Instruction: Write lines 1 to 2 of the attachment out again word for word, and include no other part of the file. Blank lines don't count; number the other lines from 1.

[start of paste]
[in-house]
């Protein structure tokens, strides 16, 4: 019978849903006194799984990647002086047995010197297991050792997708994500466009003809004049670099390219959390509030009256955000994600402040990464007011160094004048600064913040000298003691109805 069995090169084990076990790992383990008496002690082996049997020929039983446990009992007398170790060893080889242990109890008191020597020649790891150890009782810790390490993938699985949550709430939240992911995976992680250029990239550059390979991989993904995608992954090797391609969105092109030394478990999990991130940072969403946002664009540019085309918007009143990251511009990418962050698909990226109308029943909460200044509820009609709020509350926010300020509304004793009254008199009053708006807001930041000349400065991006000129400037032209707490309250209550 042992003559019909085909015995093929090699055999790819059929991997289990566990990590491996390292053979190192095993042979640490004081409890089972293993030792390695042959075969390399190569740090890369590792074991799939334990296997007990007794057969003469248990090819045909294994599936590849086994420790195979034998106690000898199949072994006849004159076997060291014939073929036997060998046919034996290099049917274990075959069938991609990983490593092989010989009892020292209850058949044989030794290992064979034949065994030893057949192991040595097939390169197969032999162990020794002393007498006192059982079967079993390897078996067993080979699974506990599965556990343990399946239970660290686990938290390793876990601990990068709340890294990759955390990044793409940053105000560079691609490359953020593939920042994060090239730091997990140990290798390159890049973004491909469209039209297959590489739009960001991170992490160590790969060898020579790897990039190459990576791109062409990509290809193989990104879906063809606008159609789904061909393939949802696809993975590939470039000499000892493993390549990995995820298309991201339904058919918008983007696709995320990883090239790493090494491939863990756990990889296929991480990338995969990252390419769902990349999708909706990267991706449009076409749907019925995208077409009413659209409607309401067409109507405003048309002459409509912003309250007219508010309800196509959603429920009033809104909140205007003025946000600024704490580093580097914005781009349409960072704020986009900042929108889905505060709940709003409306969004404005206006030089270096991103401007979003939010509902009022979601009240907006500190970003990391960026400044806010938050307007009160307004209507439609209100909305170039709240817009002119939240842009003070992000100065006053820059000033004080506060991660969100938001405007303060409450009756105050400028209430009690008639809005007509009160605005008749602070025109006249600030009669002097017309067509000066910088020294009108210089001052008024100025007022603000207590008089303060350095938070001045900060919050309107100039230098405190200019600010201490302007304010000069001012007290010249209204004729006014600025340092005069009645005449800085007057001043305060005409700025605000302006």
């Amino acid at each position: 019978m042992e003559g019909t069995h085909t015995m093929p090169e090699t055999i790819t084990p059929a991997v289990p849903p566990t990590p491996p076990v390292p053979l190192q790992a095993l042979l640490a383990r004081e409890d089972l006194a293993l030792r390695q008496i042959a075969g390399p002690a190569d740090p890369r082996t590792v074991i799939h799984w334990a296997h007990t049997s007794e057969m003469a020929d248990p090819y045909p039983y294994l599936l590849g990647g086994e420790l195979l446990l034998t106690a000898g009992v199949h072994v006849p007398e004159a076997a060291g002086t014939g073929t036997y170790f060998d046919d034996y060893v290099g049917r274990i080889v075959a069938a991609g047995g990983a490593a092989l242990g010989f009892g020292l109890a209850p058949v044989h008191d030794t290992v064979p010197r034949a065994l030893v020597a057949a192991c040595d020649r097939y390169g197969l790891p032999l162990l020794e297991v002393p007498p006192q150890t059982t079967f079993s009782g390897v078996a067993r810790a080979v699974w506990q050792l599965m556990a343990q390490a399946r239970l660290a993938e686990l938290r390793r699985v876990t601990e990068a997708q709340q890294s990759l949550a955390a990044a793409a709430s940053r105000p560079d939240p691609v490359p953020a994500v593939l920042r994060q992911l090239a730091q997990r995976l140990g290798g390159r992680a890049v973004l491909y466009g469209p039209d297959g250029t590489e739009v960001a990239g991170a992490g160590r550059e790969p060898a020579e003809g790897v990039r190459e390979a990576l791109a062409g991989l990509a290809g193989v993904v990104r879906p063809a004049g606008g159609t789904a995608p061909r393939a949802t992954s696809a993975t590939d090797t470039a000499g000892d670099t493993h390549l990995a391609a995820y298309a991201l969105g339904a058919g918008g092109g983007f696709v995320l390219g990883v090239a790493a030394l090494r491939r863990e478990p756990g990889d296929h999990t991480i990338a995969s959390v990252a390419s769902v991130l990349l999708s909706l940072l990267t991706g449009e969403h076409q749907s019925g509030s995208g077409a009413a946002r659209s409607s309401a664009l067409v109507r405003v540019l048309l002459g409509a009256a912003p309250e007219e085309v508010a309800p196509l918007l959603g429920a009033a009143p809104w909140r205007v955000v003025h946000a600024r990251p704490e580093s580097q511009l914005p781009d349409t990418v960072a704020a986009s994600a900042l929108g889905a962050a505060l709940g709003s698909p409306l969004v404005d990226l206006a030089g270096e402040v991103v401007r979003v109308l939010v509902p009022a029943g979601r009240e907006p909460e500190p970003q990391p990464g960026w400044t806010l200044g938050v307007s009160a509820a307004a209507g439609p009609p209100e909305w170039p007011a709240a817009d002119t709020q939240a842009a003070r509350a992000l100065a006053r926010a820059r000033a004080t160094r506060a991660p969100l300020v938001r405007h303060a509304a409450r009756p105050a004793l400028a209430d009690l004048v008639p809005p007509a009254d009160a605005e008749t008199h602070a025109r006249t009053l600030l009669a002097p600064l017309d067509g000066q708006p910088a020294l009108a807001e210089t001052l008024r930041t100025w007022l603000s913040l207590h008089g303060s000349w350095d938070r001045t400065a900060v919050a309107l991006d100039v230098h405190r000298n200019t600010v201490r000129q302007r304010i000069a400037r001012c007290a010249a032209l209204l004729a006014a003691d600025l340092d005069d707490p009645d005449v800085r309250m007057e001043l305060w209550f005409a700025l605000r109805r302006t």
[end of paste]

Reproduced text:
[in-house]
């Protein structure tokens, strides 16, 4: 019978849903006194799984990647002086047995010197297991050792997708994500466009003809004049670099390219959390509030009256955000994600402040990464007011160094004048600064913040000298003691109805 069995090169084990076990790992383990008496002690082996049997020929039983446990009992007398170790060893080889242990109890008191020597020649790891150890009782810790390490993938699985949550709430939240992911995976992680250029990239550059390979991989993904995608992954090797391609969105092109030394478990999990991130940072969403946002664009540019085309918007009143990251511009990418962050698909990226109308029943909460200044509820009609709020509350926010300020509304004793009254008199009053708006807001930041000349400065991006000129400037032209707490309250209550 042992003559019909085909015995093929090699055999790819059929991997289990566990990590491996390292053979190192095993042979640490004081409890089972293993030792390695042959075969390399190569740090890369590792074991799939334990296997007990007794057969003469248990090819045909294994599936590849086994420790195979034998106690000898199949072994006849004159076997060291014939073929036997060998046919034996290099049917274990075959069938991609990983490593092989010989009892020292209850058949044989030794290992064979034949065994030893057949192991040595097939390169197969032999162990020794002393007498006192059982079967079993390897078996067993080979699974506990599965556990343990399946239970660290686990938290390793876990601990990068709340890294990759955390990044793409940053105000560079691609490359953020593939920042994060090239730091997990140990290798390159890049973004491909469209039209297959590489739009960001991170992490160590790969060898020579790897990039190459990576791109062409990509290809193989990104879906063809606008159609789904061909393939949802696809993975590939470039000499000892493993390549990995995820298309991201339904058919918008983007696709995320990883090239790493090494491939863990756990990889296929991480990338995969990252390419769902990349999708909706990267991706449009076409749907019925995208077409009413659209409607309401067409109507405003048309002459409509912003309250007219508010309800196509959603429920009033809104909140205007003025946000600024704490580093580097914005781009349409960072704020986009900042929108889905505060709940709003409306969004404005206006030089270096991103401007979003939010509902009022979601009240907006500190970003990391960026400044806010938050307007009160307004209507439609209100909305170039709240817009002119939240842009003070992000100065006053820059000033004080506060991660969100938001405007303060409450009756105050400028209430009690008639809005007509009160605005008749602070025109006249600030009669002097017309067509000066910088020294009108210089001052008024100025007022603000207590008089303060350095938070001045900060919050309107100039230098405190200019600010201490302007304010000069001012007290010249209204004729006014600025340092005069009645005449800085007057001043305060005409700025605000302006």